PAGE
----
You have worked hard to come up with an edge and you have employed all sorts of measures to preserve it. You have built your fund business the hard way by delivering absolute return to clients. Next thing you know is that some professor and his graduate students publish your edge in a paper. You probably have to start all over again and your next challenge in addition is staying ahead of academic research.
A couple of days ago I saw this post in The Reformed Broker blog: Can Academic Research Mess With Your Investment Strategy? The answer is: Of course they can and they have been doing it already. The problem is that in the absence of genuine subjects, a lot of research is directed lately towards uncovering hidden edges in the markets. This is a heaven for researchers as they can work with a lots of data, run statistics and generate all those papers that have probably 100 hidden assumptions they do not even know. From reading some of these papers it becomes clear that some of those researchers do not know the difference between a limit and a market order but that is another story. The issue is that they have all the time they need and all the resources they are required to run models 24 hours a day, 365 days a year until their crude statistical data mining methods uncover some edge you thought nobody would be able to ever figure out. The interesting thing is that most of these researchers do not open a trading account and leave the campus life to start trading the edge but instead they publish it so that everyone learns about it.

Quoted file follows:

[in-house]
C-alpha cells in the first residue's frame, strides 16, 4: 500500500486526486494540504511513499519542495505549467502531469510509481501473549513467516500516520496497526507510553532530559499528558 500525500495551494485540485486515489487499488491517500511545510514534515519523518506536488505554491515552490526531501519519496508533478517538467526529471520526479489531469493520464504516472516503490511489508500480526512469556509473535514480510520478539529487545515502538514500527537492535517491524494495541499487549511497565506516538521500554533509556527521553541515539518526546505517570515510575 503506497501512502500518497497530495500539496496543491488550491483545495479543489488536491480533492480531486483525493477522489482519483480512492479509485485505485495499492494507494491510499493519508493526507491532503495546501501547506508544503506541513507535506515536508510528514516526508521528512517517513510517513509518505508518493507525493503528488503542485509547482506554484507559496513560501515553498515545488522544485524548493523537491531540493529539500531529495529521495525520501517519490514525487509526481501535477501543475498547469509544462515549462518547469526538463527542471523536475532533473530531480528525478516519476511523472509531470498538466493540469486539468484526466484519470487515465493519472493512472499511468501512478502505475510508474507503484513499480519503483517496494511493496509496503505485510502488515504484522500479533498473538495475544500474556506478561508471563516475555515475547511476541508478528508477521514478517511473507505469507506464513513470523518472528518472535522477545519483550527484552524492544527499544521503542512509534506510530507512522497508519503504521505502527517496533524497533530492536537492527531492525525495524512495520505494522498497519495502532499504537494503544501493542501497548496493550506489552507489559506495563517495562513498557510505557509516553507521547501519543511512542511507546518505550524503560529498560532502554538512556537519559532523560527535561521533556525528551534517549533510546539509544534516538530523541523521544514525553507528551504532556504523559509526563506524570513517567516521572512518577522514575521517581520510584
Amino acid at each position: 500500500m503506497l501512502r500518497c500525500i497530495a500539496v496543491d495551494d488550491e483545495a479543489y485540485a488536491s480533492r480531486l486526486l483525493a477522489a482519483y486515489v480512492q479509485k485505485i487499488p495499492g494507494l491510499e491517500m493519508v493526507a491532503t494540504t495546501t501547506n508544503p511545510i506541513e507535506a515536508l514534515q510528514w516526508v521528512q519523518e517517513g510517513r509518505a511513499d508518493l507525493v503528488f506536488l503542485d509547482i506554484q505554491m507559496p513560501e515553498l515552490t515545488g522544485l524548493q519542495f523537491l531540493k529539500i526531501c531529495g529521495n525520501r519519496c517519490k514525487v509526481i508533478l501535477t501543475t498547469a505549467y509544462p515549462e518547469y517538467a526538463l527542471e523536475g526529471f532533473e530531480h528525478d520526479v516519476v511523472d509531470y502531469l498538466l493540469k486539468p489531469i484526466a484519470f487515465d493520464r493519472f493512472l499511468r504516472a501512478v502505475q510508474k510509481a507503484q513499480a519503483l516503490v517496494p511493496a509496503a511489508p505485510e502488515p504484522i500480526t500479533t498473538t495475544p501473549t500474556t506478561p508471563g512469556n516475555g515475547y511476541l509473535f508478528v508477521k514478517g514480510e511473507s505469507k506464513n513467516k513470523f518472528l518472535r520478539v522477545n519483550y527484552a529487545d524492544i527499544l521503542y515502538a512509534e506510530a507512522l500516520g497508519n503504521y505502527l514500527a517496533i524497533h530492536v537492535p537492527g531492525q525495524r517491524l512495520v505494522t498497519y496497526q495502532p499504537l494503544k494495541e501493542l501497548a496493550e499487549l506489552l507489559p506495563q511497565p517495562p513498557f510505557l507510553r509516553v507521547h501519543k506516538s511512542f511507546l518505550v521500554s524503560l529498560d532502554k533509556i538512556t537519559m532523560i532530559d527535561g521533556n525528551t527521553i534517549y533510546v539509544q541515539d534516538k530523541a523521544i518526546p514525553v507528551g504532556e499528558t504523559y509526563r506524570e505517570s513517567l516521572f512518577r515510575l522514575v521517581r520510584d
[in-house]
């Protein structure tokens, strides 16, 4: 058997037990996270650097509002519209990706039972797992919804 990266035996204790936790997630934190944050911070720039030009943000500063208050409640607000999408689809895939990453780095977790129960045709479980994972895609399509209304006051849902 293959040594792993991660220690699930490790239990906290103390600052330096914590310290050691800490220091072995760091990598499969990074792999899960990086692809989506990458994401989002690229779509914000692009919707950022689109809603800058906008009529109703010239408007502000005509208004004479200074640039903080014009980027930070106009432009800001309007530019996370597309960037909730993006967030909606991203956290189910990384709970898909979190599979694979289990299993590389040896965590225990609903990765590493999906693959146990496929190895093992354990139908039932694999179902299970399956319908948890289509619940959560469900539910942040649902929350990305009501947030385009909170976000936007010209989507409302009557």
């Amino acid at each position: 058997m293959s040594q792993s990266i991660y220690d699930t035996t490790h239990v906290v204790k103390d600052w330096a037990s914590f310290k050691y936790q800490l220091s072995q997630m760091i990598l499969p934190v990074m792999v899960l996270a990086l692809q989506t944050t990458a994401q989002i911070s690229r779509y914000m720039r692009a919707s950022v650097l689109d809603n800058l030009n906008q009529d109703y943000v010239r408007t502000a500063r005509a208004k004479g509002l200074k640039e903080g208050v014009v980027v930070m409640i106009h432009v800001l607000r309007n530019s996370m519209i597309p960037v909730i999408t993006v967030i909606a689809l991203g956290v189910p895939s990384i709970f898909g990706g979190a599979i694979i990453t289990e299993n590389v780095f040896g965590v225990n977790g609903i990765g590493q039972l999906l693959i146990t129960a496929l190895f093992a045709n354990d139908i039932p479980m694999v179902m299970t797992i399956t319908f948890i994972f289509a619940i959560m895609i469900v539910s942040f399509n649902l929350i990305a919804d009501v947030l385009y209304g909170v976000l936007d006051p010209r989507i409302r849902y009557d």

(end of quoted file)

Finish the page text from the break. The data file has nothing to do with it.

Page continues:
An example in the series of such publications is the leverage ETF strategy reported in the blog of Ernie Chan, Quantitative Trading. These researchers went out of their way to demolish that edge for just proving that a good percentage of the volatility at the end of the day is linked to leverage ETF rebalancing. So what? This is not news. But finding and disclosing an edge is news. Is this a legitimate task of academic research? I don’t know the answers, maybe someone does.
If more academic researchers turn to the markets for quick gratification, then the life of fund managers and traders will become more difficult as they will now have to stay ahead. Especially the life of those who rely on a edge to run a fund business. Staying ahead of academic research requires understanding its weakness and its limitations. One of the limitations is that academic researchers do not have trading experience and cannot deal with edges that depend on analyzing market context. In this new environment that is emerging where there will be constantt massacre of edges, those that have the experience and feel of the market will survive by lengthening their trading horizon enough to deal with volatility and by employing efficient diversification. The rest, those that rely on some specific and fixed edge, will soon see it disappearing with whatever that implies for their future performance.